SALL4 controls cell fate in response to DNA base composition
Pantier, R., Chhatbar, K., Quante, T., Skourti-Stathaki, K., Cholewa-Waclaw, J., Alston, G., Alexander-Howden, B., Lee, H.Y., Cook, A.G., Spruijt, C.G., Vermeulen, M., Selfridge, J., and Bird, A.
Pantier et al. demonstrate that the stem cell factor SALL4 regulates cell fate by reading DNA base composition. SALL4 represses the expression of early differentiation genes in proportion to their AT-content. This process is illustrated here as pendulum clock with SALL4 (blue dots) binding to short AT-rich motifs along the genome. Cover art (acrylic paint) by Deepali Vasoya.
Summary of Paper by Lori Koch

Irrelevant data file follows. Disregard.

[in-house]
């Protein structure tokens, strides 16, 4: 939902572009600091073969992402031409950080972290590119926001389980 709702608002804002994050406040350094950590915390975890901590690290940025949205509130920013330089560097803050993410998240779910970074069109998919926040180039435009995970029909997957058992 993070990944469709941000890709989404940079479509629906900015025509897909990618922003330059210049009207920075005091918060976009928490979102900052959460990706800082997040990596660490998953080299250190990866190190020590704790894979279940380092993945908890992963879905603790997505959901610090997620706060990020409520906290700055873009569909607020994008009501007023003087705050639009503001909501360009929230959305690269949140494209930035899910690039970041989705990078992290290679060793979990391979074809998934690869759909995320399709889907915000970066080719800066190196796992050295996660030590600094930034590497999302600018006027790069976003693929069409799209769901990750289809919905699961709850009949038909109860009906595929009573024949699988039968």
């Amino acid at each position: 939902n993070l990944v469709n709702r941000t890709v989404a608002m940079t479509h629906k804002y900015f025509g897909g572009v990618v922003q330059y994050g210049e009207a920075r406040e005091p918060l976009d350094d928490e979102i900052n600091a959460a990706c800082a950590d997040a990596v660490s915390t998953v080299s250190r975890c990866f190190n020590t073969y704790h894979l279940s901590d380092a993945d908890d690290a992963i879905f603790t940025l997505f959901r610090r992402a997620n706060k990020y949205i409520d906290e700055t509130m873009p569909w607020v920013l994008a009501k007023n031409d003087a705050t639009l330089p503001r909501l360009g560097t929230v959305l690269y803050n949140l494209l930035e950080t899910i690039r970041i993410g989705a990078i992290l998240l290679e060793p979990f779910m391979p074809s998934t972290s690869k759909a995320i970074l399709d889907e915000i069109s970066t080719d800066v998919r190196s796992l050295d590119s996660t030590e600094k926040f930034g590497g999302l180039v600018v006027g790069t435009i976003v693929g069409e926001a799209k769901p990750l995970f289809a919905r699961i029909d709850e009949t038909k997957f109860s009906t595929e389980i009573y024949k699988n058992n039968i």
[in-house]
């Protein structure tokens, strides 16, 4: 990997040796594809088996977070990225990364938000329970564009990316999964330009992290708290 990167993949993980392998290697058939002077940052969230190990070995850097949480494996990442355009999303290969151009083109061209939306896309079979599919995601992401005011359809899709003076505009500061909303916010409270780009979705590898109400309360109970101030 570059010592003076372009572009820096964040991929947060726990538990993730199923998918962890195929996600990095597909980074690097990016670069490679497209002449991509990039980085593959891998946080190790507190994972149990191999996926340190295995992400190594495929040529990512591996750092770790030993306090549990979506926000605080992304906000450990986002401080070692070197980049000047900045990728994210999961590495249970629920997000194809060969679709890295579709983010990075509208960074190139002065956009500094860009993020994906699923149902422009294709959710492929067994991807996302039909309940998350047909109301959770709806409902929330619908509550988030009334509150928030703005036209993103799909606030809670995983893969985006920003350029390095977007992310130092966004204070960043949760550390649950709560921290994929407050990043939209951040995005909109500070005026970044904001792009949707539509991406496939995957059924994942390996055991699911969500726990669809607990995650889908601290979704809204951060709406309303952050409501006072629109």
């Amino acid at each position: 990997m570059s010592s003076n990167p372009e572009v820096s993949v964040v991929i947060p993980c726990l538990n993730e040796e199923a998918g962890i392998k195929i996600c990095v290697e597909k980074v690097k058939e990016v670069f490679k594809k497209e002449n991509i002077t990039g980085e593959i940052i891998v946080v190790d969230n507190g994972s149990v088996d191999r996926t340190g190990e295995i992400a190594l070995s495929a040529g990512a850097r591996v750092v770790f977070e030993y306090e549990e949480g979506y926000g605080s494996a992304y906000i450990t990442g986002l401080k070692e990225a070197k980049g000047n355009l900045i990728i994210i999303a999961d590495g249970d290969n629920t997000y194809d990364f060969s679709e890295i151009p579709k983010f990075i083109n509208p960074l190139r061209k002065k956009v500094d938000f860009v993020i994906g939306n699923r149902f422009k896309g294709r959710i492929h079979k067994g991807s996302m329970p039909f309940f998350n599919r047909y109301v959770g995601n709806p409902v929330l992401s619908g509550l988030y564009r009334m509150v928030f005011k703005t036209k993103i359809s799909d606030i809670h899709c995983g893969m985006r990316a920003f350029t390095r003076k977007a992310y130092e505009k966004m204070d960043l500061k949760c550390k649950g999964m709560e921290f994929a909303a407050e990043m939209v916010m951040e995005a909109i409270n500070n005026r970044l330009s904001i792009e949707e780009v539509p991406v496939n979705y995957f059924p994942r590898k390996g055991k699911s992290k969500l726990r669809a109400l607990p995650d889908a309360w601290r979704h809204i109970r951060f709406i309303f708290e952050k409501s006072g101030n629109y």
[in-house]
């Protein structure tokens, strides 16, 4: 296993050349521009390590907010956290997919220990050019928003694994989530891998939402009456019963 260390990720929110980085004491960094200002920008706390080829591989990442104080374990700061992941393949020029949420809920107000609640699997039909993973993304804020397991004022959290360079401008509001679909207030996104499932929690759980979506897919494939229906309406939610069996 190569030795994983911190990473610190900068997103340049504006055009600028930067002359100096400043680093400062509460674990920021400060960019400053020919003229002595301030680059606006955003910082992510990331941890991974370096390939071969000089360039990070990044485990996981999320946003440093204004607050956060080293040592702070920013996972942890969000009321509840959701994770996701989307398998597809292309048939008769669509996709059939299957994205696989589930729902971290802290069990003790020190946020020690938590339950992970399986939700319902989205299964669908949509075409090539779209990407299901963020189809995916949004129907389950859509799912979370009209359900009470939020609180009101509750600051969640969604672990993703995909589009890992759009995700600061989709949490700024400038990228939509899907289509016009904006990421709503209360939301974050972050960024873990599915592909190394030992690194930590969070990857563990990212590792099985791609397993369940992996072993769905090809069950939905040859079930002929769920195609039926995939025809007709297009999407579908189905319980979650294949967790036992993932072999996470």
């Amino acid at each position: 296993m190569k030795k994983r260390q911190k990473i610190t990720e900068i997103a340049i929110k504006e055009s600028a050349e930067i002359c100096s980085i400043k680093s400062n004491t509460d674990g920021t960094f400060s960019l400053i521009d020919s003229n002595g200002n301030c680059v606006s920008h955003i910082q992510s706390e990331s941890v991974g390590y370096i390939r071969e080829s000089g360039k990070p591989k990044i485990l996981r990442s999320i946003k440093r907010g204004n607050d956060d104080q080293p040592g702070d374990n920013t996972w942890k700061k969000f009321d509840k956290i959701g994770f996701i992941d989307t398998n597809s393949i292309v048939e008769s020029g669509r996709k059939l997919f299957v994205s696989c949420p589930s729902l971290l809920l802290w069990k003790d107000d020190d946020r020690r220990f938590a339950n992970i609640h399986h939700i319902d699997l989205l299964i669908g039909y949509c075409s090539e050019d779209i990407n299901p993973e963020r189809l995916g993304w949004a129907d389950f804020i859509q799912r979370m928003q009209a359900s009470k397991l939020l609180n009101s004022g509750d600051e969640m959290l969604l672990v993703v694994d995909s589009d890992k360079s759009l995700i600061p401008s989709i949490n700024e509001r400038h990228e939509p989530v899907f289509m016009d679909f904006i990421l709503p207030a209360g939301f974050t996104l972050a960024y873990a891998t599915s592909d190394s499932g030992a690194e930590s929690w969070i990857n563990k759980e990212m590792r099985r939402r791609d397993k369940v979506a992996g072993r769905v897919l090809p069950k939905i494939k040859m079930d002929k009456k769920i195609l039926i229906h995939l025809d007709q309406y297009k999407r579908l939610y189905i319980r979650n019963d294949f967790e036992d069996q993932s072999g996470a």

DNA sequence patterns of repeating guanosine (G) and cytosine (C) nucleotides called CpG islands are recognized and bound by specific proteins to influence expression of associated genes. It is less clear whether specific protein binding to sequence motifs containing the other two nucleotides, adenosine (A) and thymine (T), has a functional purpose or whether it is simply a by-product of passive sequence evolution. In their recent publication in Molecular Cell, scientists in the Bird group and their colleagues led by Raphael Pantier found that the protein SALL4 recognizes AT motifs and that this is required for normal cell differentiation. A screen was performed to identify proteins that bind AT-rich DNA. DNAs containing repeating motifs of five A and T nucleotides were incubated with mouse embryonic stem cell extracts. Control DNAs with G and C nucleotides interspersed were used as a negative control. Proteins which bound to the different DNAs were isolated, identified and quantified between conditions using SILAC mass spectrometry. The zinc-finger protein SALL4 was the most consistently enriched on AT-rich DNA. A HT-SELEX screen was performed to test which of the zinc-finger domains in SALL4 actually recognizes the AT motif. This revealed that the ZFC4 domain has a marked preference for AT-rich sequence. Interestingly, loss of SALL4 causes premature differentiation of stem cells but the underlying reason for this was unknown. To pursue this, the researchers performed RNA sequencing on stem cells lacking SALL4 or expressing a version of SALL4 missing the ZFC4 domain. This revealed that several thousand genes become dysregulated when SALL4 function is lost. Importantly, the ZFC4 domain, which recognizes ATs, was most important for the effect of SALL4 on gene expression while loss of other ZFC domains did not cause as many defects. In sum, the work uncovered that specific recognition of AT-rich sequence is important for regulating gene expression and cell differentiation